Early on the morning following the wedding, Hannah started on a round of visits and a tour of news gathering. She had thought that Saul’s intimacy with her brother Joseph might be the means of her being invited to the wedding of his sister. She also had some faint hope that Saul had a double interest in calling so very often at
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their house; but now that Priscilla was married and gone, and she not invited as guest or servant, there seemed to be a new occasion for unrest on her part.
Hannah was one of those people who enjoyed being sent for on every occasion, whether of sadness or rejoicing; and wherever work was to be done she could make herself useful. She seldom refused, and then derived pleasure from complaining of her burdens. Her mother was at fault in this particular. She put her daughter forward, offering her services, and then continually complained because “My Hannah is always sent for and gets no time for rest.” Hannah was not called to aid at the Pendleton wedding, and she manifested her disappointment by blaming one and another for what did not meet with her approval.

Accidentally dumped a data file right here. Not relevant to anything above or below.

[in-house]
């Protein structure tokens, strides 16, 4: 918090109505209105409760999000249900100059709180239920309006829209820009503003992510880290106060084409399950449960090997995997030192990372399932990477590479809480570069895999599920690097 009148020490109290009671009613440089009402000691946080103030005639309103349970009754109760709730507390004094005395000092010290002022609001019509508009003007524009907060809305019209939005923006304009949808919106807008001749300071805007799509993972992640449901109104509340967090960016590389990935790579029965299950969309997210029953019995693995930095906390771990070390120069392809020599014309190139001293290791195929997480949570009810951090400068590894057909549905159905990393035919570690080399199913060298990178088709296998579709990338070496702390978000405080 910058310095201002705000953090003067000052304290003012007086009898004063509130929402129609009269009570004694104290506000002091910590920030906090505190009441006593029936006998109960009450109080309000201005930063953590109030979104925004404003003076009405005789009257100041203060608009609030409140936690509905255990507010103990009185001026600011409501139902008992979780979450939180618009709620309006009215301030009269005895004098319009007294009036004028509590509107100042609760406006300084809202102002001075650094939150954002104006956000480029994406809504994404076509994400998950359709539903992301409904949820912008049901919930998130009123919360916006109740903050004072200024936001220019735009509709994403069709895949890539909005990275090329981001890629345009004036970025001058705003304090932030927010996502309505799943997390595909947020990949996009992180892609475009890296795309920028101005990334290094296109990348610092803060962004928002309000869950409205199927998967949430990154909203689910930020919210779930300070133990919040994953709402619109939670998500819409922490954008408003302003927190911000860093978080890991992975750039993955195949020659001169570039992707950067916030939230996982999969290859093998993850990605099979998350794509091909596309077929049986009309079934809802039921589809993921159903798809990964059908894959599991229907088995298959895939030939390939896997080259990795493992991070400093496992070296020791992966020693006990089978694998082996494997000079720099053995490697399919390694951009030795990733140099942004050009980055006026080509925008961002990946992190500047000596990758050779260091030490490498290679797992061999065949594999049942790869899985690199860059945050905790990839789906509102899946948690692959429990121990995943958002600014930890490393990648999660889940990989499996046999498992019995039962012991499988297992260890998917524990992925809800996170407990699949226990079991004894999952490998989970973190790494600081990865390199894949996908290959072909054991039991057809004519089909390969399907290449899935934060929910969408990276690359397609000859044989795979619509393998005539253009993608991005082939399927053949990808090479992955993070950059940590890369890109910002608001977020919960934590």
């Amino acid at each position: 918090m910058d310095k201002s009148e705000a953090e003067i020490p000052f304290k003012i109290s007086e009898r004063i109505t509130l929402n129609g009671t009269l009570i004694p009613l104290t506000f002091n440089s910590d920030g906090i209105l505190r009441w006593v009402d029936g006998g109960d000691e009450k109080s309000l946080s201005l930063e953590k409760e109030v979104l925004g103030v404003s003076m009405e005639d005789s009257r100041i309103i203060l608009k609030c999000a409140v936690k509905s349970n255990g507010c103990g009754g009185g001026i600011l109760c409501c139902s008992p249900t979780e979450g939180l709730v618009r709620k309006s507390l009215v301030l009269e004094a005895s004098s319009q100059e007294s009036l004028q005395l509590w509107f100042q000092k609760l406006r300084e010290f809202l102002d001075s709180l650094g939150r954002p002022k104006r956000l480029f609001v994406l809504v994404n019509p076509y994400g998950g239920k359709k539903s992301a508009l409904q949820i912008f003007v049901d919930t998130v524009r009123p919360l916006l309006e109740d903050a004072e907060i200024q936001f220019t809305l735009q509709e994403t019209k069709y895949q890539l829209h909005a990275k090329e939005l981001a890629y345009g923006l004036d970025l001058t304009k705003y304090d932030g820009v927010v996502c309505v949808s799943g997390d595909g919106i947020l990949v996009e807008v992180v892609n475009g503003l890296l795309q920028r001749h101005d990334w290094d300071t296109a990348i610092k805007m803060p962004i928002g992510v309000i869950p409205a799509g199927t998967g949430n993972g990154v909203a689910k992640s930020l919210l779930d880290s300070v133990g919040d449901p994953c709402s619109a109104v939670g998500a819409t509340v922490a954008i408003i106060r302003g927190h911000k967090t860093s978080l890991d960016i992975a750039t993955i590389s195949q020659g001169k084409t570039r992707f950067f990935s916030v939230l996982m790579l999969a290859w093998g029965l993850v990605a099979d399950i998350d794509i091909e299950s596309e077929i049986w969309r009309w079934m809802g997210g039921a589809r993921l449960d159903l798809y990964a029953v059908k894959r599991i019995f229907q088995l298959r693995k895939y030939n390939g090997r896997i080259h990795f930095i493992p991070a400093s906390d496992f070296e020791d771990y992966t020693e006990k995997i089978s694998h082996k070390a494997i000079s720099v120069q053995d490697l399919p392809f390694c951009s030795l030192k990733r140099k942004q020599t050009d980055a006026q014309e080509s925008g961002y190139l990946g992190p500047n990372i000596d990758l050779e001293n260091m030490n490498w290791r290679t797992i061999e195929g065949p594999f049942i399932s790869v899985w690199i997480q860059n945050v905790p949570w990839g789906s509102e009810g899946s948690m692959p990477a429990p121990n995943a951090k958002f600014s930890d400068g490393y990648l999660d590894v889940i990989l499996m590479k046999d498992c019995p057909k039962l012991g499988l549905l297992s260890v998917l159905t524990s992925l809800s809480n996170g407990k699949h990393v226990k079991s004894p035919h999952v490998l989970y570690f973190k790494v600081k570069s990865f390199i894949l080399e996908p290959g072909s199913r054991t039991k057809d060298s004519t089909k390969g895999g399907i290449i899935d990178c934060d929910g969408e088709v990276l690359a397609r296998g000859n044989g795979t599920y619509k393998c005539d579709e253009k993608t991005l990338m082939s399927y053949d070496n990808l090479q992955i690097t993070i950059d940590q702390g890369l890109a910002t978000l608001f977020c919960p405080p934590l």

She first dropped in to have a word with Mrs. Briggs, whom she found very busy in the work of the dairy. “Well, Mrs. Briggs, is it possible that you can bring your mind down to such work on the morning following the great wedding?” said Hannah.
“Why, Miss Nibbs, the wedding was not great; on the contrary quite small, and I did not allow my mind to be disturbed, and I saw nothing to excite any one,” replied Mrs. Briggs, while she continued moulding the lumps of winter butter. “Priscilla looked very pretty. She has a fine outfit and has furnished her house very neatly, and I hope she will be happy with Mr. Jones,” continued she.
“Mr. Jones,” said Hannah sneeringly, “he must have a taste to be happy with such an ignorant person.”
“They are married,” said Mrs. Briggs, “and it is
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useless for us to trouble ourselves about the future in their case.”
“I hear Seth didn’t go to the wedding,” continued Hannah.
“No,” replied Mrs. Briggs, “Seth is not making the best use of his time and money; and there’s Patty, poor woman, I believe she has a very hard time, so different from what the prospect was when she married Seth.”